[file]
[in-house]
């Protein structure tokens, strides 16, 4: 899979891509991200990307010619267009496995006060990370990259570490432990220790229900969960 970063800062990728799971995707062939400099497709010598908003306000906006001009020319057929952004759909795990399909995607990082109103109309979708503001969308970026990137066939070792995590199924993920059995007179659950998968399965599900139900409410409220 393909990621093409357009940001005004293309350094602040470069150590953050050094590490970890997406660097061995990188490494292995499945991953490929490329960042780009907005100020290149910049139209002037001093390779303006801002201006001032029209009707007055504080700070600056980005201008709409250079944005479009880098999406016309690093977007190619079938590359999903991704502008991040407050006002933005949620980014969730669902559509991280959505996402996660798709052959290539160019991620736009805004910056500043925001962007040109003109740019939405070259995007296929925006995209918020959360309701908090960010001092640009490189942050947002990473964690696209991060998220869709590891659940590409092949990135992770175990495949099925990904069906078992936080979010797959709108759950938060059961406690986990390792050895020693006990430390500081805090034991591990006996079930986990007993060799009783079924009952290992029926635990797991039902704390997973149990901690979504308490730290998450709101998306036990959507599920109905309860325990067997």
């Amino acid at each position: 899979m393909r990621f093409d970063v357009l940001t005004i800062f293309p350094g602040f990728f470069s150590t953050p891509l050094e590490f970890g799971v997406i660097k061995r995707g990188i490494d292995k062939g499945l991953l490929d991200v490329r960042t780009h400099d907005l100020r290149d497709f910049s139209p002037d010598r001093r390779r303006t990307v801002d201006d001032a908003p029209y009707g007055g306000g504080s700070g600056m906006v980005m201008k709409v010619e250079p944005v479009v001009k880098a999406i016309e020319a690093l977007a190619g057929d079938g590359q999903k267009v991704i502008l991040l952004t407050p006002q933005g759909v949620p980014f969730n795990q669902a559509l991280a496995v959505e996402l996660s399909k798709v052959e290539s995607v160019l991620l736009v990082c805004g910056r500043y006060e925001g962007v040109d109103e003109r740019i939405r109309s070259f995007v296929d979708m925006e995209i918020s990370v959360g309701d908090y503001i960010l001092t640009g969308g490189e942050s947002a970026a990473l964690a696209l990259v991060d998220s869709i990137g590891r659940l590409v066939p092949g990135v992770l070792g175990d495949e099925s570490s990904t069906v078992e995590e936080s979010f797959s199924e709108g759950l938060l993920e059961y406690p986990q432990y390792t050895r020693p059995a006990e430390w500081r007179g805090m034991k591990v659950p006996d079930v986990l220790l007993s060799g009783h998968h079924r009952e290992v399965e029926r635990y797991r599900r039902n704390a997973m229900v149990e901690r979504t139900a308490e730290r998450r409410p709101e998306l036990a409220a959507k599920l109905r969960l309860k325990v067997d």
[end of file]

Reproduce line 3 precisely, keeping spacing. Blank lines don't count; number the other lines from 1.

């Amino acid at each position: 899979m393909r990621f093409d970063v357009l940001t005004i800062f293309p350094g602040f990728f470069s150590t953050p891509l050094e590490f970890g799971v997406i660097k061995r995707g990188i490494d292995k062939g499945l991953l490929d991200v490329r960042t780009h400099d907005l100020r290149d497709f910049s139209p002037d010598r001093r390779r303006t990307v801002d201006d001032a908003p029209y009707g007055g306000g504080s700070g600056m906006v980005m201008k709409v010619e250079p944005v479009v001009k880098a999406i016309e020319a690093l977007a190619g057929d079938g590359q999903k267009v991704i502008l991040l952004t407050p006002q933005g759909v949620p980014f969730n795990q669902a559509l991280a496995v959505e996402l996660s399909k798709v052959e290539s995607v160019l991620l736009v990082c805004g910056r500043y006060e925001g962007v040109d109103e003109r740019i939405r109309s070259f995007v296929d979708m925006e995209i918020s990370v959360g309701d908090y503001i960010l001092t640009g969308g490189e942050s947002a970026a990473l964690a696209l990259v991060d998220s869709i990137g590891r659940l590409v066939p092949g990135v992770l070792g175990d495949e099925s570490s990904t069906v078992e995590e936080s979010f797959s199924e709108g759950l938060l993920e059961y406690p986990q432990y390792t050895r020693p059995a006990e430390w500081r007179g805090m034991k591990v659950p006996d079930v986990l220790l007993s060799g009783h998968h079924r009952e290992v399965e029926r635990y797991r599900r039902n704390a997973m229900v149990e901690r979504t139900a308490e730290r998450r409410p709101e998306l036990a409220a959507k599920l109905r969960l309860k325990v067997d």